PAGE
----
The world and the nature of military operations have changed dramatically in the last 50 years. An advantage in technology allows our nation’s warfighters to meet the demands of modern military operations and achieve their military objectives.
There are two major challenges to our technological superiority:
The pace of technological advancement has accelerated. Yesterday’s technology may not be “good enough” on tomorrow’s battlefield.
The lead for the development of many critical technologies has shifted from the defense industry to commercial industry. Additionally, U.S. industry no longer has sole leadership in many areas of technology. Therefore, our adversaries may have access to many key defense-related technologies.
These changes place three mandates on the Department of Defense (DoD): (1) to leverage the best technology available from both defense and commercial sources; (2) to rapidly transition the technology into new materiel systems; and (3) to refresh this technology, as needed, to maintain the advantages that our warfighters need throughout the life of a system.
The DoD cannot achieve success passively. Technology transition is a “contact sport” that requires teamwork and communication between four communities:
The requirements community—the warfighters or their representatives who develop new warfighting concepts and outline the capabilities needed to support them.
The science and technology (S&T) community—the government, industry and academic scientists, and managers of S&T who develop knowledge in the key technologies that will be needed for future equipment.
The acquisition community—the program managers (PMs)1 who insert the technologies into systems that are placed into the hands of the warfighters.
The logistics and sustainment community—the PMs, item managers, and logisticians who maintain and improve the equipment through the decades of service that are expected for major systems.
The application of technology influences the entire life cycle of an acquisition program—from identifying and applying commercial and government S&T, to enabling technology tradeoffs with the requirements community, to continuously integrating the technology into development programs, to continuously upgrading the technology for legacy systems.
The rewrite of the DoD’s basic acquisition policy—the DoD 5000 Series documents2—provides a blueprint for meeting technology challenges. In particular, DoD Directive 5000.1 and DoD Instruction 5000.2 articulate evolutionary acquisition and technology insertion as means for meeting these technology challenges. This guide assists in the implementation of the policies regarding technology insertion and evolutionary acquisition for DoD 5000 Series acquisitions as well as for smaller programs. As an evolving document, the guide’s objectives are to help the PM and the requirements community (1) plan for evolutionary technology integration; and (2) achieve continuous technology enhancement by identifying the appropriate tools, business arrangements, programs, and incentives. To these ends, the guide is organized as follows:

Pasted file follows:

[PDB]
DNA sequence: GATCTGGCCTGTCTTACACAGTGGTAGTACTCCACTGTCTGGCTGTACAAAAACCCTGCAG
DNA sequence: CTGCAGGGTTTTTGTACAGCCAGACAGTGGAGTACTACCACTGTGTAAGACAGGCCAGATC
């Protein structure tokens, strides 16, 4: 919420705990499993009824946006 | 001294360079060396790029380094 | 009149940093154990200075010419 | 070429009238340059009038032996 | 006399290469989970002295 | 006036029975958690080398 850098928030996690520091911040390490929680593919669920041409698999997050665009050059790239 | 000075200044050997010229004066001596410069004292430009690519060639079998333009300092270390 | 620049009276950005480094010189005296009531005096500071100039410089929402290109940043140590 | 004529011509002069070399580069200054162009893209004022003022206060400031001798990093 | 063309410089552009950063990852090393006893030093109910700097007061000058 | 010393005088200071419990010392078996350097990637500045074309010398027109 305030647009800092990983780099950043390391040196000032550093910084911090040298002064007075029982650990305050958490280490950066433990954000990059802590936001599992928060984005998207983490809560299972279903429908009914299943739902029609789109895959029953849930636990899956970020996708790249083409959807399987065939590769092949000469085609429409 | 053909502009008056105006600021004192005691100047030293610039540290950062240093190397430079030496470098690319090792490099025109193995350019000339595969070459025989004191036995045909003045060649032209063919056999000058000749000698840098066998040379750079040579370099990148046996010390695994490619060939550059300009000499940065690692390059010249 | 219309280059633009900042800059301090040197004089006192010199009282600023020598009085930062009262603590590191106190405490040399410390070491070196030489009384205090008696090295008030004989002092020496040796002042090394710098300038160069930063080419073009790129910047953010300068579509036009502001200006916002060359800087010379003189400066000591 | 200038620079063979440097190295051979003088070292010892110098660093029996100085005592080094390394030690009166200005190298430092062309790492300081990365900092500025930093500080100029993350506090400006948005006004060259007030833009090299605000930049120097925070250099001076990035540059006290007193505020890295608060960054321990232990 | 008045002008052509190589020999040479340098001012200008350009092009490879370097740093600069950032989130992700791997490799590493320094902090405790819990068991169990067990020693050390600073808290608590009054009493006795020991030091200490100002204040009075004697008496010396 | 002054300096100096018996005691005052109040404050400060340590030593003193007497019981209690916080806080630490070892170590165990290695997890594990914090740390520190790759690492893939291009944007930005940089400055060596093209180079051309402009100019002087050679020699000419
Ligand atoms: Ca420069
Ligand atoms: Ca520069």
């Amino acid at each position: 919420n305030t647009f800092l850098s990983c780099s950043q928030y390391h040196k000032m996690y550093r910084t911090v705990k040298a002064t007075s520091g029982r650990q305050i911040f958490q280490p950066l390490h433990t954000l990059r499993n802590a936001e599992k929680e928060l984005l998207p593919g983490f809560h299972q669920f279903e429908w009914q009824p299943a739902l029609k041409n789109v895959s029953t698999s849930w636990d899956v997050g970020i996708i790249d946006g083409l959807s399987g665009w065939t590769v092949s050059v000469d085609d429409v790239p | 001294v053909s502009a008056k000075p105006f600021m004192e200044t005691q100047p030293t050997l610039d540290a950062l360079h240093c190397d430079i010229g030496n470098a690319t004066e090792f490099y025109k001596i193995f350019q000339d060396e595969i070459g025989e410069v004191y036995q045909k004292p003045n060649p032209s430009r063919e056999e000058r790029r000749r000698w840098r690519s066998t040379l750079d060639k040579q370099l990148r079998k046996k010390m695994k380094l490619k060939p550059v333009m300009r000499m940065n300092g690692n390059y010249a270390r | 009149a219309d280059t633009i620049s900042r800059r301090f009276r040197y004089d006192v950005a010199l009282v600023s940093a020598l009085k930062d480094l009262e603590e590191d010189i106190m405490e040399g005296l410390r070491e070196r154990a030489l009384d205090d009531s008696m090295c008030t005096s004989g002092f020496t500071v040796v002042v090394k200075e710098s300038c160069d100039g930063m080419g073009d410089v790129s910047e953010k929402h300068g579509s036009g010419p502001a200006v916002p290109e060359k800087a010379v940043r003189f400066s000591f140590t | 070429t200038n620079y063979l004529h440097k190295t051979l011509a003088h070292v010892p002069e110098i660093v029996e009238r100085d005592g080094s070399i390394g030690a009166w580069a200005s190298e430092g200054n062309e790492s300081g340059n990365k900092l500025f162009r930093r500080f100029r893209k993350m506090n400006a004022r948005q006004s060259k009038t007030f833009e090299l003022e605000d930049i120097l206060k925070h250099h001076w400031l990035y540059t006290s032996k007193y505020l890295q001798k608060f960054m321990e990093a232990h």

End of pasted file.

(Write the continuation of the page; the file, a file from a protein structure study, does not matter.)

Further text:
Chapter 1, “The Environment,” provides a background overview of the government’s goal for technology enhancement and the management systems through which technology decisions are made. The chapter highlights the DoD 5000 Series documents and their articulation of evolutionary acquisition and technology insertion as means for meeting technology challenges. The chapter also discusses the need for innovative players to interact and communicate.
Chapter 2, “Planning and Tools,” presents a host of tools, business arrangements, solicitation methods, and incentives related to technology enhancement and evolutionary acquisition. The chapter emphasizes the importance of early planning for continuous technology insertion. It includes a brief overview of the Research, Development, Test, and Evaluation Budget Accounts, the 5000.2R mandatory procedures for Major Defense Acquisition Programs and Major Automated Information System acquisition programs, milestone decision points, and technology readiness levels.
Chapter 3, “Programs That Facilitate Transition,” describes a multitude of programs that are available to assist with technology enhancement.
Chapter 4, “Challenges and Considerations,” builds on the previous chapters with a discussion of challenges and important considerations to help the communities at various stages in the process to implement technology enhancement and evolutionary acquisition.
In addition, the guide presents reference materials through the following appendices:
Appendix A, “Resources,” describes publications that address topics related to this guide.
Appendix B, “Web Sites,” offers links to online resources for more in-depth information on the topics covered in this guide.
Appendix C, “Success Stories,” presents a wealth of information on successes in dual-use science and technology, technology insertion, and technology transition. Many of these stories were gleaned from interviews with participants in the S&T and acquisition communities.
Appendix D, “Bibliography,” lists publications used in developing this guide.